• Possible approaches to dealing with this problem:» Rebuild models regularly and Champion/challenger environment.
» Dynamic models (ie including time-varying factors in the risk
» Adaptive models.
Model robustness, in general
• The problem of model robustness over time generalizes to different
eg geographic or product type.
• For example, if we have a credit card product operating in UK, does
the same scorecard model apply to Ireland?
»How different will it be?
Inappropriate use
“In terms of risk control, you’re worse off thinking you have a model and
relying on it than in simply realizing there isn’t one.” *
A model may be built correctly.
However, it may be used for the wrong task.
For example, using a default model as the basis of a strategy on
customer retention…. Better to build a new model focussed on
* Emanuel Derman (1996), Model Risk, Goldman Sachs Quantitative
Strategies Research Notes
Consequences of model risk (1)
What are the consequences of model risk?
Need to measure the effect of model risk on model use :(1) Explanatory model
• If it is important that the model is used as an explanatory model,
then bias and inefficiency in model estimation will be important.
• Eg for discussion with management and regulators.
(2) Forecasting
• Individual / account level;
• Aggregate / loss forecasting;
• Does the flat maximum effect provide some robustness against
model bias and inefficiency?
Consequences of model risk (2)
(3) Stress testing
• Predictions of outcome for extreme values.
• Typically, value-at-risk, expected shortfall, or scenarios.
• Effects of model risk on stress testing are likely to be different to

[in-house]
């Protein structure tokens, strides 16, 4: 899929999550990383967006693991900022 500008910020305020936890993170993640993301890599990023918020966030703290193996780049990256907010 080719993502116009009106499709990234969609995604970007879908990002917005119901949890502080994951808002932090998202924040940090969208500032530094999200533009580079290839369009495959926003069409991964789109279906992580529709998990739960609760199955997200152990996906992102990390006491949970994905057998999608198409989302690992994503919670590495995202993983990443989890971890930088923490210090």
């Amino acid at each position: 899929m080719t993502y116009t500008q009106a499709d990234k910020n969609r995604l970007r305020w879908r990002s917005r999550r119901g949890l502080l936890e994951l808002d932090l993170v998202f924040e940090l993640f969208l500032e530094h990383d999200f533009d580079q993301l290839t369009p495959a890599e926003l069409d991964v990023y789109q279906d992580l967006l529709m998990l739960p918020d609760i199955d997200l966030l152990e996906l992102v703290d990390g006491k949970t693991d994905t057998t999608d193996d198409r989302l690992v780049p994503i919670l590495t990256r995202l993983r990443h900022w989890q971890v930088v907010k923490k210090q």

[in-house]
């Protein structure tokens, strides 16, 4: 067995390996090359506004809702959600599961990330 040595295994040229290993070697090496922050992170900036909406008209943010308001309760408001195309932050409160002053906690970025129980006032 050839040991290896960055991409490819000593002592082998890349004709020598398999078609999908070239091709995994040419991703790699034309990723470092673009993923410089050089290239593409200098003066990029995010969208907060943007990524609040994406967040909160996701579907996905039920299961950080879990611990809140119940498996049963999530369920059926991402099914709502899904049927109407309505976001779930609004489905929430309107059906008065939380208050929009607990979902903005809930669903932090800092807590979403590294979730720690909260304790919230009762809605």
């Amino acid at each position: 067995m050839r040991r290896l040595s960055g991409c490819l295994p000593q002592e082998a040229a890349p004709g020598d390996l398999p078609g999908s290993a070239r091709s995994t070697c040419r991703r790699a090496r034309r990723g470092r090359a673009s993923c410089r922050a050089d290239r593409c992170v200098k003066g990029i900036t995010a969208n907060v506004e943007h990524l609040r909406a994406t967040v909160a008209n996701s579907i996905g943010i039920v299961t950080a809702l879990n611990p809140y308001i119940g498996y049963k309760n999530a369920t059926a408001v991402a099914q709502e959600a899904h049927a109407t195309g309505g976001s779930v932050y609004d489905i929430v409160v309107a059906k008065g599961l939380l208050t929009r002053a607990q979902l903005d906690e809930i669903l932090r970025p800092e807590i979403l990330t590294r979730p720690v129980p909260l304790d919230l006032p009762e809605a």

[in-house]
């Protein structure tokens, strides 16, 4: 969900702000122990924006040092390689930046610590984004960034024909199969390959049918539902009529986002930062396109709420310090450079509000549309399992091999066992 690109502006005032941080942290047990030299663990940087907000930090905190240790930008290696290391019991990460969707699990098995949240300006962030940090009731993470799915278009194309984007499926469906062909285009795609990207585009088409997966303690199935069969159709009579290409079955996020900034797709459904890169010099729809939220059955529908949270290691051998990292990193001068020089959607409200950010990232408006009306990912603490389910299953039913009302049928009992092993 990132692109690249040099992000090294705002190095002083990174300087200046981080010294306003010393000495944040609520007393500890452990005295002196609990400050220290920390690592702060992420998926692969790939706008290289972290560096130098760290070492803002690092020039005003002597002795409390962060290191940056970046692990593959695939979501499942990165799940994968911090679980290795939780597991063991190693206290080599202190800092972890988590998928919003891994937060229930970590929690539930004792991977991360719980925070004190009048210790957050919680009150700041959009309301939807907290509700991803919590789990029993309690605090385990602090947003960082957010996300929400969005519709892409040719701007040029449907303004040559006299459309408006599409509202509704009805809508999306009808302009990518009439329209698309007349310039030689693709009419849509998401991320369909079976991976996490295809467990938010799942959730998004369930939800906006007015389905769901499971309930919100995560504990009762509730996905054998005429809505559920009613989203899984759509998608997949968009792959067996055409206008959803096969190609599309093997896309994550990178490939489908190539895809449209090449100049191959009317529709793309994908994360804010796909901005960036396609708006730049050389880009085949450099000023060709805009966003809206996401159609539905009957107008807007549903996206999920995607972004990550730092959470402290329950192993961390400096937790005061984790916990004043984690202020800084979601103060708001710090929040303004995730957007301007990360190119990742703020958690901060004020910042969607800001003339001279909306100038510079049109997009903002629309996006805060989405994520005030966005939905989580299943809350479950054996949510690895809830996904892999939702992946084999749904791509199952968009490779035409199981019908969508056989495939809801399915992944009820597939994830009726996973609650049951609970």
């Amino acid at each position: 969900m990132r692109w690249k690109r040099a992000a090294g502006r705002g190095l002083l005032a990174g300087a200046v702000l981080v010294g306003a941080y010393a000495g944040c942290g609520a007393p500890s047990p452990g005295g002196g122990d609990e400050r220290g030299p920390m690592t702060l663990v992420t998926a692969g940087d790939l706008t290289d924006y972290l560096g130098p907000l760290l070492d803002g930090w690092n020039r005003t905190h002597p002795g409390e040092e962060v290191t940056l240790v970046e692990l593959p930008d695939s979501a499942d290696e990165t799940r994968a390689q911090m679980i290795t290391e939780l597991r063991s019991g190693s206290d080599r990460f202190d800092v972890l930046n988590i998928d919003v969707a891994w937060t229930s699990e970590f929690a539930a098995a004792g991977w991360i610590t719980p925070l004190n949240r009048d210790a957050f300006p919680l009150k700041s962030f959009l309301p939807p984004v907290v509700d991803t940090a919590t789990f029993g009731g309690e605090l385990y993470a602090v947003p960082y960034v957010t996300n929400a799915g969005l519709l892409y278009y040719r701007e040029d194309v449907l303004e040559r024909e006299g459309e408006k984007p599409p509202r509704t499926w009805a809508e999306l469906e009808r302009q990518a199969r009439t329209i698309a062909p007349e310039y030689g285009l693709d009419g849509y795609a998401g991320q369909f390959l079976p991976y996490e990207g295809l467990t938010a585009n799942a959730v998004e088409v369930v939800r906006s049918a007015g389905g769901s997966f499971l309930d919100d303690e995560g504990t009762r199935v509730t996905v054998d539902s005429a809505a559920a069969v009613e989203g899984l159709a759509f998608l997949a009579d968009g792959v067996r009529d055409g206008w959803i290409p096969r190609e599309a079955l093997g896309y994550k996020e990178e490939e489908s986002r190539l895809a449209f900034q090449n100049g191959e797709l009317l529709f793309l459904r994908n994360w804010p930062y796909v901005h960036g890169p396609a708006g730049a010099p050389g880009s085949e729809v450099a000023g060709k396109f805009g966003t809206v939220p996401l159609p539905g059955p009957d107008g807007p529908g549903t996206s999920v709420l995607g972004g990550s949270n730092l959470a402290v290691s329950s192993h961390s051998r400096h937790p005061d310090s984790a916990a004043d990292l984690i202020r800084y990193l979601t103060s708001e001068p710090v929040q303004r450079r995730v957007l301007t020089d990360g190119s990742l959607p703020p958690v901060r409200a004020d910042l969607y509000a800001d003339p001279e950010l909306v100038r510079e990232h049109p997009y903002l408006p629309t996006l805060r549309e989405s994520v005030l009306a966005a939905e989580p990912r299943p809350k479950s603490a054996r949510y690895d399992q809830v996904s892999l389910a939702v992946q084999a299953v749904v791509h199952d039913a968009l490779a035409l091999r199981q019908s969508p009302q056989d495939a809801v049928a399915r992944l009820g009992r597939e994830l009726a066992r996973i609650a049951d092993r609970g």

the effect on standard forecasts.
I now give some quick examples of model risk, looking at usage,
measurement issues and consequences….
Example 1: Misspecification / Misapplication
Performance of models for extreme cases *
Models work well at estimating expected values for “typical” cases from
the population.
However, how do they fare when predicting default rates (DR) for extreme
• In this experiment, a logistic regression model is built for credit card
• DR is then predicted for an independent test set of extreme cases (with
respect to variables such as age and job) and compared with observed
* Work conducted by Alice Wang as part of her third year undergraduate
Example 1: Results
Full model
Years in
current job>24
Income (log) >
Years in
residence > 41
• We see that
these models
tend to under- or
over- estimate
DR for extreme
• Interestingly, the
model gives
better forecast
• Note: all extreme
criteria represent
2% of the test
data (N=600).
Example 2: Selection bias
Simulation study
• The problem of selection bias in application models is well known and
several reject inference methods have been proposed.